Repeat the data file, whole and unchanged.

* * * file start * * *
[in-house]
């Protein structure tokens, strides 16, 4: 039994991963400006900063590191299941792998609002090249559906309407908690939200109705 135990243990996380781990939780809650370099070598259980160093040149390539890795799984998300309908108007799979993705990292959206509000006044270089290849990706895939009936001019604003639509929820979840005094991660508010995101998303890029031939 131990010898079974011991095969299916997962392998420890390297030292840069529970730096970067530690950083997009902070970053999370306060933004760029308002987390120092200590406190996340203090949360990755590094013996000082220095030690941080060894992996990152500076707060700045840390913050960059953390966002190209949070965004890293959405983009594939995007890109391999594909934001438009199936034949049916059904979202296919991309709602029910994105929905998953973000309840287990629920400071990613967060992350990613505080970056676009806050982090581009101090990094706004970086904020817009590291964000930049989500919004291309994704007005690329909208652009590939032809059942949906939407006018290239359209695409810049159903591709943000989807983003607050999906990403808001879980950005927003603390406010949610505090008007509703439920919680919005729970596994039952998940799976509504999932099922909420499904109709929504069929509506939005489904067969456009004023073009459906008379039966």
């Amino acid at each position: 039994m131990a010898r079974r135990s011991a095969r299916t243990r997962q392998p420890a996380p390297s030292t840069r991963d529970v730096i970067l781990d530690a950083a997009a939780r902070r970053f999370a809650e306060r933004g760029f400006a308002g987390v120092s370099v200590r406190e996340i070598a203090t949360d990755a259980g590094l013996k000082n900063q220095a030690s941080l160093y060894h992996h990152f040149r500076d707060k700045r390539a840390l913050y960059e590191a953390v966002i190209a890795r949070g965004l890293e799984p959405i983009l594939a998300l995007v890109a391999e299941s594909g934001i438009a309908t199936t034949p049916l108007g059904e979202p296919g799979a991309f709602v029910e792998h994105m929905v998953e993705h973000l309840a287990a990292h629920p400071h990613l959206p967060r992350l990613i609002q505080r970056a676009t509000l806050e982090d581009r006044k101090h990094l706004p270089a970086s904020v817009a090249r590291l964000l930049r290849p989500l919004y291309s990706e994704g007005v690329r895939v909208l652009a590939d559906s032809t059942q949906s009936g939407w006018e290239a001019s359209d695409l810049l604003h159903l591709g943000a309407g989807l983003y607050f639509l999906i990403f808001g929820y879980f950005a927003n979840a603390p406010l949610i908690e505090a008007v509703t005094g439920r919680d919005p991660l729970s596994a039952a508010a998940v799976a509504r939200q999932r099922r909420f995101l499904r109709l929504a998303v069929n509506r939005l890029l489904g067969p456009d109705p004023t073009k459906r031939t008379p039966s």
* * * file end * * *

[in-house]
């Protein structure tokens, strides 16, 4: 039994991963400006900063590191299941792998609002090249559906309407908690939200109705 135990243990996380781990939780809650370099070598259980160093040149390539890795799984998300309908108007799979993705990292959206509000006044270089290849990706895939009936001019604003639509929820979840005094991660508010995101998303890029031939 131990010898079974011991095969299916997962392998420890390297030292840069529970730096970067530690950083997009902070970053999370306060933004760029308002987390120092200590406190996340203090949360990755590094013996000082220095030690941080060894992996990152500076707060700045840390913050960059953390966002190209949070965004890293959405983009594939995007890109391999594909934001438009199936034949049916059904979202296919991309709602029910994105929905998953973000309840287990629920400071990613967060992350990613505080970056676009806050982090581009101090990094706004970086904020817009590291964000930049989500919004291309994704007005690329909208652009590939032809059942949906939407006018290239359209695409810049159903591709943000989807983003607050999906990403808001879980950005927003603390406010949610505090008007509703439920919680919005729970596994039952998940799976509504999932099922909420499904109709929504069929509506939005489904067969456009004023073009459906008379039966």
């Amino acid at each position: 039994m131990a010898r079974r135990s011991a095969r299916t243990r997962q392998p420890a996380p390297s030292t840069r991963d529970v730096i970067l781990d530690a950083a997009a939780r902070r970053f999370a809650e306060r933004g760029f400006a308002g987390v120092s370099v200590r406190e996340i070598a203090t949360d990755a259980g590094l013996k000082n900063q220095a030690s941080l160093y060894h992996h990152f040149r500076d707060k700045r390539a840390l913050y960059e590191a953390v966002i190209a890795r949070g965004l890293e799984p959405i983009l594939a998300l995007v890109a391999e299941s594909g934001i438009a309908t199936t034949p049916l108007g059904e979202p296919g799979a991309f709602v029910e792998h994105m929905v998953e993705h973000l309840a287990a990292h629920p400071h990613l959206p967060r992350l990613i609002q505080r970056a676009t509000l806050e982090d581009r006044k101090h990094l706004p270089a970086s904020v817009a090249r590291l964000l930049r290849p989500l919004y291309s990706e994704g007005v690329r895939v909208l652009a590939d559906s032809t059942q949906s009936g939407w006018e290239a001019s359209d695409l810049l604003h159903l591709g943000a309407g989807l983003y607050f639509l999906i990403f808001g929820y879980f950005a927003n979840a603390p406010l949610i908690e505090a008007v509703t005094g439920r919680d919005p991660l729970s596994a039952a508010a998940v799976a509504r939200q999932r099922r909420f995101l499904r109709l929504a998303v069929n509506r939005l890029l489904g067969p456009d109705p004023t073009k459906r031939t008379p039966s």